The verdict of audiences and organisers on the first large music festival in Prizren, Kosovo – NGOM – was unanimous: it was an excellent idea.
Over the course of three days (23-26 June 2011) Prizren danced to the rhythm of music played by a number of bands and DJs from Kosovo, Bosnia and Herzegovina, Serbia, Croatia, the former Yugoslav Republic of Macedonia, Bulgaria, Albania, Greece, Great Britain and Ukraine.
In preparation for the festival, the river Bistrica, which flows through the city, was cleaned and new trees were planted and named after famous bands. Every day in the afternoon, parties and concerts were organised in the city centre and on the banks of the river Bistrica, and the atmosphere was excellent.
"Our goal was to send a message to the young to live a positive life, to build the spirit of friendship among ethnic groups, not only from Kosovo but beyond it too. This was an invitation for everyone to come together - because the language of music is universal and one which everyone can understand, especially the young. I believe we have achieved our purpose to send a message of peace to the world, and that makes us very proud," said Dorinta Ukimeri, one of the organisers of this festival in an interview with Southeast Europe: People and Culture.
The programme of NGOM was varied and included pop, rock, alternative, electronic and classical music. Special stages were erected for each of the music genres, and the classical music, played by students from secondary music schools from Kosovo as well as the students of the Academy of Music in Pristina, was performed in the fantastic atmosphere of the Mehmed Pasha hamam (Turkish bath) which, after the ones of Sarajevo and Skopje, is the largest Turkish bath in the former Yugoslav area dating back to the Ottoman period.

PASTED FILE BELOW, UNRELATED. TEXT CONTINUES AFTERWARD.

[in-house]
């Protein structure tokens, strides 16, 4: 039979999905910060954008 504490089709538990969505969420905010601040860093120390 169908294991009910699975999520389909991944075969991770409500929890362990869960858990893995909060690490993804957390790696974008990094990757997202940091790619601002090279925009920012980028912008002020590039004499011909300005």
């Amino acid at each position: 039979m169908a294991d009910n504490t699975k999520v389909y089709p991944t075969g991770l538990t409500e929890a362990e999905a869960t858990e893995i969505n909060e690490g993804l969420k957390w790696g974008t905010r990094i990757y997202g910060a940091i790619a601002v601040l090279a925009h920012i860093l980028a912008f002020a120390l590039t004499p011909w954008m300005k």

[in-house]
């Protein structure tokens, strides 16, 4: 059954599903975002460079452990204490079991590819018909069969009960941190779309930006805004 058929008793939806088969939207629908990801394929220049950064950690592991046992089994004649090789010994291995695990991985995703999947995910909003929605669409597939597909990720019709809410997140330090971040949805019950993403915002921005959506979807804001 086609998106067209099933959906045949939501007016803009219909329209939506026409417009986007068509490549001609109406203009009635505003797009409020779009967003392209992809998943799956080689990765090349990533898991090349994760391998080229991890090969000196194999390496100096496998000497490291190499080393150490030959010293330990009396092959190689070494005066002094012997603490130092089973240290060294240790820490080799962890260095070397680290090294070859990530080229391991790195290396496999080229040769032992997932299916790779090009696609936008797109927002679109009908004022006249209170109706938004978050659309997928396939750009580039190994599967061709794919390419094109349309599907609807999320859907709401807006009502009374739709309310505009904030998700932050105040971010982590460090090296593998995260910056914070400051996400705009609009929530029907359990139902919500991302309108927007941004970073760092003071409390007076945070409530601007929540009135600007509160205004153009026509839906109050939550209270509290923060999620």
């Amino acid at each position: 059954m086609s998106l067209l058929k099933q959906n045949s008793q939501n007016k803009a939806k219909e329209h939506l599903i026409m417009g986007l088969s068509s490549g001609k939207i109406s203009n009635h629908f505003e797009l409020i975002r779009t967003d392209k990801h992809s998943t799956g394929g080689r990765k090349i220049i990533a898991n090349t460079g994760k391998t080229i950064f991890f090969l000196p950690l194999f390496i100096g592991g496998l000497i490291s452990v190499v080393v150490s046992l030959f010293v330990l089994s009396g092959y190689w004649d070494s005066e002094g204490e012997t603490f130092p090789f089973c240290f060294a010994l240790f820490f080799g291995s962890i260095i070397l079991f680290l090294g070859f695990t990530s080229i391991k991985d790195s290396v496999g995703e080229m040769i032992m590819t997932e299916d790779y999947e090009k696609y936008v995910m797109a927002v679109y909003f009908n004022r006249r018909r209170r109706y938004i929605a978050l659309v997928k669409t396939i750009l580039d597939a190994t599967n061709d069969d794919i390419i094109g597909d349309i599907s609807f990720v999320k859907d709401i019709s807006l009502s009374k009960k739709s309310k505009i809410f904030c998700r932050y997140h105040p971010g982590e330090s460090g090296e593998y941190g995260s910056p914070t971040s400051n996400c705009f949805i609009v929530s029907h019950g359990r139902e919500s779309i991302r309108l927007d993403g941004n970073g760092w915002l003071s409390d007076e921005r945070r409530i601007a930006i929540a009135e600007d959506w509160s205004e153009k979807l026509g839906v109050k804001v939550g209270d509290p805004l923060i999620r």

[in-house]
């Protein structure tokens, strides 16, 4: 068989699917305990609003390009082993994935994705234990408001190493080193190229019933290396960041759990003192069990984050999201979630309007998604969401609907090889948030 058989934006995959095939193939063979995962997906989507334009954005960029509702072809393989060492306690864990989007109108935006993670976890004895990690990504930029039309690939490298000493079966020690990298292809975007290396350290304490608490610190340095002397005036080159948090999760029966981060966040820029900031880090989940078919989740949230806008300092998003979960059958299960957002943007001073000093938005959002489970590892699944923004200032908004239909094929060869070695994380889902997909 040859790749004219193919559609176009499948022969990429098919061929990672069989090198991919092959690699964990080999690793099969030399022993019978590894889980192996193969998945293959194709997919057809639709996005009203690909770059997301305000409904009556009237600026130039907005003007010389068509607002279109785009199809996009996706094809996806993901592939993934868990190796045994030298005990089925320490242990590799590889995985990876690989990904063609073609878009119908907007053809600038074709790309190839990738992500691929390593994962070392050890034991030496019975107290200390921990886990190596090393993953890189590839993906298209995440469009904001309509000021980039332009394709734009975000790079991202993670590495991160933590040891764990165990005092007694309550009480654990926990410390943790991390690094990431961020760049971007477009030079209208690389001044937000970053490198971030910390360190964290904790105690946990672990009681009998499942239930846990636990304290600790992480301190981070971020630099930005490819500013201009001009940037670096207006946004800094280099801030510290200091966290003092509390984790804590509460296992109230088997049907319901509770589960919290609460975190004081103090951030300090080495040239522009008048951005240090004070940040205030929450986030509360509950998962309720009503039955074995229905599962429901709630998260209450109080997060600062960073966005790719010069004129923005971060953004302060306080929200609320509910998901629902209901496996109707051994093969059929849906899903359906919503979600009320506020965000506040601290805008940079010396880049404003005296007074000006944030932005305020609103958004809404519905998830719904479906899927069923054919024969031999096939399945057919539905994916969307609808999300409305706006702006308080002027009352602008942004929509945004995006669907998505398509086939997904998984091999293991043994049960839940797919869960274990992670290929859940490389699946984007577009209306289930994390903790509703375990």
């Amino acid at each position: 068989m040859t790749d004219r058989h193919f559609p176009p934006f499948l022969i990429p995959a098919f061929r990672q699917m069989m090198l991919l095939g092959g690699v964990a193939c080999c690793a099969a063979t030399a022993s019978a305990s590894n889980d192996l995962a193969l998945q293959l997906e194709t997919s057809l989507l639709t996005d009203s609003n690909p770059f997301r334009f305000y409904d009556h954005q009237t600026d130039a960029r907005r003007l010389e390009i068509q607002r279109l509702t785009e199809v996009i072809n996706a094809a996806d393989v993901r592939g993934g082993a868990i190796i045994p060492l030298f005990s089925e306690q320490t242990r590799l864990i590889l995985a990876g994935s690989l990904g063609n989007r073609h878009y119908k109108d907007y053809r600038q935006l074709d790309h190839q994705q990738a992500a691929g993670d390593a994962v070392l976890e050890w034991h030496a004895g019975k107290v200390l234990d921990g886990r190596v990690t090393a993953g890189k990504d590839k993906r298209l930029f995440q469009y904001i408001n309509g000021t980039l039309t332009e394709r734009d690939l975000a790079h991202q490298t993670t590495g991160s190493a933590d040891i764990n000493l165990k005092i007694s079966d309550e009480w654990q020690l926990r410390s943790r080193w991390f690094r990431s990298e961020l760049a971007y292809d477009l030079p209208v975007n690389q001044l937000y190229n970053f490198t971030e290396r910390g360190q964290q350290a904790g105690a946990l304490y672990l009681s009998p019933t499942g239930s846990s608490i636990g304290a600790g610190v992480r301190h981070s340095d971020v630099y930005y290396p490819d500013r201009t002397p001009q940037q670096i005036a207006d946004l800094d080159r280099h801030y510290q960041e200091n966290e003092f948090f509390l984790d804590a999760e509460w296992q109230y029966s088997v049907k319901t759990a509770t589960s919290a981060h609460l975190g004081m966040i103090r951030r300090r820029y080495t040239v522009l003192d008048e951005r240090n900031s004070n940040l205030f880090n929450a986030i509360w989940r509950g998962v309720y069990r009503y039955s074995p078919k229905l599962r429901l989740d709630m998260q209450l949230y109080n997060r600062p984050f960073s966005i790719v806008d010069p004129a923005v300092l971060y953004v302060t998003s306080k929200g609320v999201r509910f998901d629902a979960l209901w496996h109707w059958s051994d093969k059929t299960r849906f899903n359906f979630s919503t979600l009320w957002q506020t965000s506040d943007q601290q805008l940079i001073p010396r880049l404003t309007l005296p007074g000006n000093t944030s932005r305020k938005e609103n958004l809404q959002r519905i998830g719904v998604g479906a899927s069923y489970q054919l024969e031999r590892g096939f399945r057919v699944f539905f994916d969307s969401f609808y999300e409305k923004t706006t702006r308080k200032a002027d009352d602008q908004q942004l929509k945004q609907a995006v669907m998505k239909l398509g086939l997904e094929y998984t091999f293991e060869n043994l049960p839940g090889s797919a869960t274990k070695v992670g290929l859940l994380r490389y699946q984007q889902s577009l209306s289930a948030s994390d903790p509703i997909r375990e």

Dark Angel, Son of Beat & Japan from Serbia, Jericho / Bojken Lako from Albania, Filip Motovunski from Croatia, Jim Rivers from Ukraine, Conquering Lion from the former Yugoslav Republic of Macedonia, Quantized Music from Greece, Gillespie / Alley Sin from Bulgaria and a dozen of bands from Kosovo belonged to the groups entertaining audiences.
"The organisation of the festival was excellent, especially in light of the fact that this was the first time it took place. We were also happy with our audiences and the way they welcomed us. I believe the festival will soon become a European and perhaps even a world event if it carries on being such a success," said Kreshnik Ahmeti, member of The Freelancers band from Pristina. Indeed, much of the audience came from the surrounding countries.